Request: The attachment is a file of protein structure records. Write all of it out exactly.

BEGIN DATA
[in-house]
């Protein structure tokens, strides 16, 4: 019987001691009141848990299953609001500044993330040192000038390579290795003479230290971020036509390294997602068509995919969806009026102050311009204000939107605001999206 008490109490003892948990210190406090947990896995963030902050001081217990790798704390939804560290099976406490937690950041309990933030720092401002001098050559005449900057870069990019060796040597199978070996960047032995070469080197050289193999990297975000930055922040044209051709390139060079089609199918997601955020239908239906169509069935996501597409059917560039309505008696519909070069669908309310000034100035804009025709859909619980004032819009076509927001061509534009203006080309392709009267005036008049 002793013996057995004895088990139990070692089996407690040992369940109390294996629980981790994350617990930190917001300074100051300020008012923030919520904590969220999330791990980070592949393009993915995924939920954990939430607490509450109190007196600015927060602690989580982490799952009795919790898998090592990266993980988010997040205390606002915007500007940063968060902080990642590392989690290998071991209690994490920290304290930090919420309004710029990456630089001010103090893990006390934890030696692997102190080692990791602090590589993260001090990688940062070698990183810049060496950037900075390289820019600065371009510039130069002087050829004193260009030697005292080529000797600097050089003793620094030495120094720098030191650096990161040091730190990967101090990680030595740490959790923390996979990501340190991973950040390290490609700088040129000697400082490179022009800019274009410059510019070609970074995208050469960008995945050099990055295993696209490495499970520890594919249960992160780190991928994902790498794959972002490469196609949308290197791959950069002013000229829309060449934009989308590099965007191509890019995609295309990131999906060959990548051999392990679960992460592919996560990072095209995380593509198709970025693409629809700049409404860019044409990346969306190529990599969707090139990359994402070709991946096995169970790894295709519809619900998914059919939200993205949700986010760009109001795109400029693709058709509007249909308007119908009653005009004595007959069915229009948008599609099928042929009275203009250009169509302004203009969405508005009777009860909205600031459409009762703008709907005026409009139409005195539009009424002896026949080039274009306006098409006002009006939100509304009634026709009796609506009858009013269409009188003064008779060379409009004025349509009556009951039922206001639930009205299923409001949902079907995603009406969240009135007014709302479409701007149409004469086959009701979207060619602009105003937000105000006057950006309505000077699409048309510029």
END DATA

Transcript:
[in-house]
């Protein structure tokens, strides 16, 4: 019987001691009141848990299953609001500044993330040192000038390579290795003479230290971020036509390294997602068509995919969806009026102050311009204000939107605001999206 008490109490003892948990210190406090947990896995963030902050001081217990790798704390939804560290099976406490937690950041309990933030720092401002001098050559005449900057870069990019060796040597199978070996960047032995070469080197050289193999990297975000930055922040044209051709390139060079089609199918997601955020239908239906169509069935996501597409059917560039309505008696519909070069669908309310000034100035804009025709859909619980004032819009076509927001061509534009203006080309392709009267005036008049 002793013996057995004895088990139990070692089996407690040992369940109390294996629980981790994350617990930190917001300074100051300020008012923030919520904590969220999330791990980070592949393009993915995924939920954990939430607490509450109190007196600015927060602690989580982490799952009795919790898998090592990266993980988010997040205390606002915007500007940063968060902080990642590392989690290998071991209690994490920290304290930090919420309004710029990456630089001010103090893990006390934890030696692997102190080692990791602090590589993260001090990688940062070698990183810049060496950037900075390289820019600065371009510039130069002087050829004193260009030697005292080529000797600097050089003793620094030495120094720098030191650096990161040091730190990967101090990680030595740490959790923390996979990501340190991973950040390290490609700088040129000697400082490179022009800019274009410059510019070609970074995208050469960008995945050099990055295993696209490495499970520890594919249960992160780190991928994902790498794959972002490469196609949308290197791959950069002013000229829309060449934009989308590099965007191509890019995609295309990131999906060959990548051999392990679960992460592919996560990072095209995380593509198709970025693409629809700049409404860019044409990346969306190529990599969707090139990359994402070709991946096995169970790894295709519809619900998914059919939200993205949700986010760009109001795109400029693709058709509007249909308007119908009653005009004595007959069915229009948008599609099928042929009275203009250009169509302004203009969405508005009777009860909205600031459409009762703008709907005026409009139409005195539009009424002896026949080039274009306006098409006002009006939100509304009634026709009796609506009858009013269409009188003064008779060379409009004025349509009556009951039922206001639930009205299923409001949902079907995603009406969240009135007014709302479409701007149409004469086959009701979207060619602009105003937000105000006057950006309505000077699409048309510029």